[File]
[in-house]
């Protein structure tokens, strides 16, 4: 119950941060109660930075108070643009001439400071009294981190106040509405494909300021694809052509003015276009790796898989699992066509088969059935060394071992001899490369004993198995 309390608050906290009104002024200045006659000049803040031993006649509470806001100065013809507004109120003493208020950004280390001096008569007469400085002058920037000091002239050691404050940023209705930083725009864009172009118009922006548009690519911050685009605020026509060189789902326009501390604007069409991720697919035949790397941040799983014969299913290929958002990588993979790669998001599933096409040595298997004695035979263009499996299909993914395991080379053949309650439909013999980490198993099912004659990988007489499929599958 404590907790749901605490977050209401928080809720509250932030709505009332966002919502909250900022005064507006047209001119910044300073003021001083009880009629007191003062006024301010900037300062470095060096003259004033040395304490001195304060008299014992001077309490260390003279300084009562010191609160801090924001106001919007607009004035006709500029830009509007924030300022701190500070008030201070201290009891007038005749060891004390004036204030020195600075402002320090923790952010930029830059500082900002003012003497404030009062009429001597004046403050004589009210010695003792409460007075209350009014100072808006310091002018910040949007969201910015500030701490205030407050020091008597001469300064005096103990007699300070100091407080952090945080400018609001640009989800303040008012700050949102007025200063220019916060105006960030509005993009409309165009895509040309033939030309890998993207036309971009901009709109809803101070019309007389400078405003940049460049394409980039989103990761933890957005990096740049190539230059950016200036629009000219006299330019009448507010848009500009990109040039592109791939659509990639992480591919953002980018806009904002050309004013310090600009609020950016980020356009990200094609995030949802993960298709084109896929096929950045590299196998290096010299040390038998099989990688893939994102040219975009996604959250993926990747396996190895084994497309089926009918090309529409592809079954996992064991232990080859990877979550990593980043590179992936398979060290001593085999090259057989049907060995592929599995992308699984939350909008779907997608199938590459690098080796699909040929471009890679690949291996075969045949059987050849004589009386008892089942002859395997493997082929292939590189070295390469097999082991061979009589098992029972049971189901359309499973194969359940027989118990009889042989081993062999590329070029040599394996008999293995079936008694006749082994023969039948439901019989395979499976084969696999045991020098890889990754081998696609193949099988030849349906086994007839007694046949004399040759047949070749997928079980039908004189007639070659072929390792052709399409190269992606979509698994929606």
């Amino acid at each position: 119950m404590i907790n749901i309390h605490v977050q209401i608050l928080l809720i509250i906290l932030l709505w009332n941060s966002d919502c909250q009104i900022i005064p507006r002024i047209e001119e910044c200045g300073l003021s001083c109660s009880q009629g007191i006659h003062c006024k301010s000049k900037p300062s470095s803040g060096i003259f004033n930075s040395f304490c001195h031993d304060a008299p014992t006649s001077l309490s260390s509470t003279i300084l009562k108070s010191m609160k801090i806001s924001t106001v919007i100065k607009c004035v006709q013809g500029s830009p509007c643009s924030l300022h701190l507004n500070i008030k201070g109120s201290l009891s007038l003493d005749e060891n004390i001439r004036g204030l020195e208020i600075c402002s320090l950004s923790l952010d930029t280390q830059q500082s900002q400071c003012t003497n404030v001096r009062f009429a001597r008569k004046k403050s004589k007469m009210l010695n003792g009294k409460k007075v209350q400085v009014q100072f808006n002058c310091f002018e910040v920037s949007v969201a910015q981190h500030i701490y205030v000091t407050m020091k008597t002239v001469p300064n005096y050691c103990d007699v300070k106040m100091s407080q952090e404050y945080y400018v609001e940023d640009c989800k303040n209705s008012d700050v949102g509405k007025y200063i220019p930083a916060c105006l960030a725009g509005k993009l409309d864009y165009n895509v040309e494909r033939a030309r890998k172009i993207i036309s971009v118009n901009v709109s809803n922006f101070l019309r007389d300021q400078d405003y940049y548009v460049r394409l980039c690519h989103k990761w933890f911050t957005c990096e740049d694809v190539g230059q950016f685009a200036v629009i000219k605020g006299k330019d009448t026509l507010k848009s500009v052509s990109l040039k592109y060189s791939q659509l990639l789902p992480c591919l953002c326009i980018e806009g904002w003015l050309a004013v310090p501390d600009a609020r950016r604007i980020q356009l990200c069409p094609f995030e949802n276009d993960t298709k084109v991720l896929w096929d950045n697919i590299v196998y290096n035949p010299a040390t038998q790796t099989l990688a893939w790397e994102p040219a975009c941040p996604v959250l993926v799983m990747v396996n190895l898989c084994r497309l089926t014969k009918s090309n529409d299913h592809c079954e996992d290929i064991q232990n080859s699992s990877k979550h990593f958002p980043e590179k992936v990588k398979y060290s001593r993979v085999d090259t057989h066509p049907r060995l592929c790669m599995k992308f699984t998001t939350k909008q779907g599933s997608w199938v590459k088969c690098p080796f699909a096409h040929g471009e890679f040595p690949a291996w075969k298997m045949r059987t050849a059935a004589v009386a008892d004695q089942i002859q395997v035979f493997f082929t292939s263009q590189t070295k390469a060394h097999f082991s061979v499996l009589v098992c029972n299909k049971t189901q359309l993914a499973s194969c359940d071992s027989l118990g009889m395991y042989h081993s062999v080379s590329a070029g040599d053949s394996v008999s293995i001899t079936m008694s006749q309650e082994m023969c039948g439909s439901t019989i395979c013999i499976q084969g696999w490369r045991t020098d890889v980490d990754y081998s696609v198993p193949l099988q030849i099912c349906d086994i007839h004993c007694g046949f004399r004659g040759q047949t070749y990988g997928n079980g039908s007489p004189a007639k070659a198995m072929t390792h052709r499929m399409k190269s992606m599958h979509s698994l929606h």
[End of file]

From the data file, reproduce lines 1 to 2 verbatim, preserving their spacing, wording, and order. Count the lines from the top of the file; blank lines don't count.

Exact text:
[in-house]
């Protein structure tokens, strides 16, 4: 119950941060109660930075108070643009001439400071009294981190106040509405494909300021694809052509003015276009790796898989699992066509088969059935060394071992001899490369004993198995 309390608050906290009104002024200045006659000049803040031993006649509470806001100065013809507004109120003493208020950004280390001096008569007469400085002058920037000091002239050691404050940023209705930083725009864009172009118009922006548009690519911050685009605020026509060189789902326009501390604007069409991720697919035949790397941040799983014969299913290929958002990588993979790669998001599933096409040595298997004695035979263009499996299909993914395991080379053949309650439909013999980490198993099912004659990988007489499929599958 404590907790749901605490977050209401928080809720509250932030709505009332966002919502909250900022005064507006047209001119910044300073003021001083009880009629007191003062006024301010900037300062470095060096003259004033040395304490001195304060008299014992001077309490260390003279300084009562010191609160801090924001106001919007607009004035006709500029830009509007924030300022701190500070008030201070201290009891007038005749060891004390004036204030020195600075402002320090923790952010930029830059500082900002003012003497404030009062009429001597004046403050004589009210010695003792409460007075209350009014100072808006310091002018910040949007969201910015500030701490205030407050020091008597001469300064005096103990007699300070100091407080952090945080400018609001640009989800303040008012700050949102007025200063220019916060105006960030509005993009409309165009895509040309033939030309890998993207036309971009901009709109809803101070019309007389400078405003940049460049394409980039989103990761933890957005990096740049190539230059950016200036629009000219006299330019009448507010848009500009990109040039592109791939659509990639992480591919953002980018806009904002050309004013310090600009609020950016980020356009990200094609995030949802993960298709084109896929096929950045590299196998290096010299040390038998099989990688893939994102040219975009996604959250993926990747396996190895084994497309089926009918090309529409592809079954996992064991232990080859990877979550990593980043590179992936398979060290001593085999090259057989049907060995592929599995992308699984939350909008779907997608199938590459690098080796699909040929471009890679690949291996075969045949059987050849004589009386008892089942002859395997493997082929292939590189070295390469097999082991061979009589098992029972049971189901359309499973194969359940027989118990009889042989081993062999590329070029040599394996008999293995079936008694006749082994023969039948439901019989395979499976084969696999045991020098890889990754081998696609193949099988030849349906086994007839007694046949004399040759047949070749997928079980039908004189007639070659072929390792052709399409190269992606979509698994929606």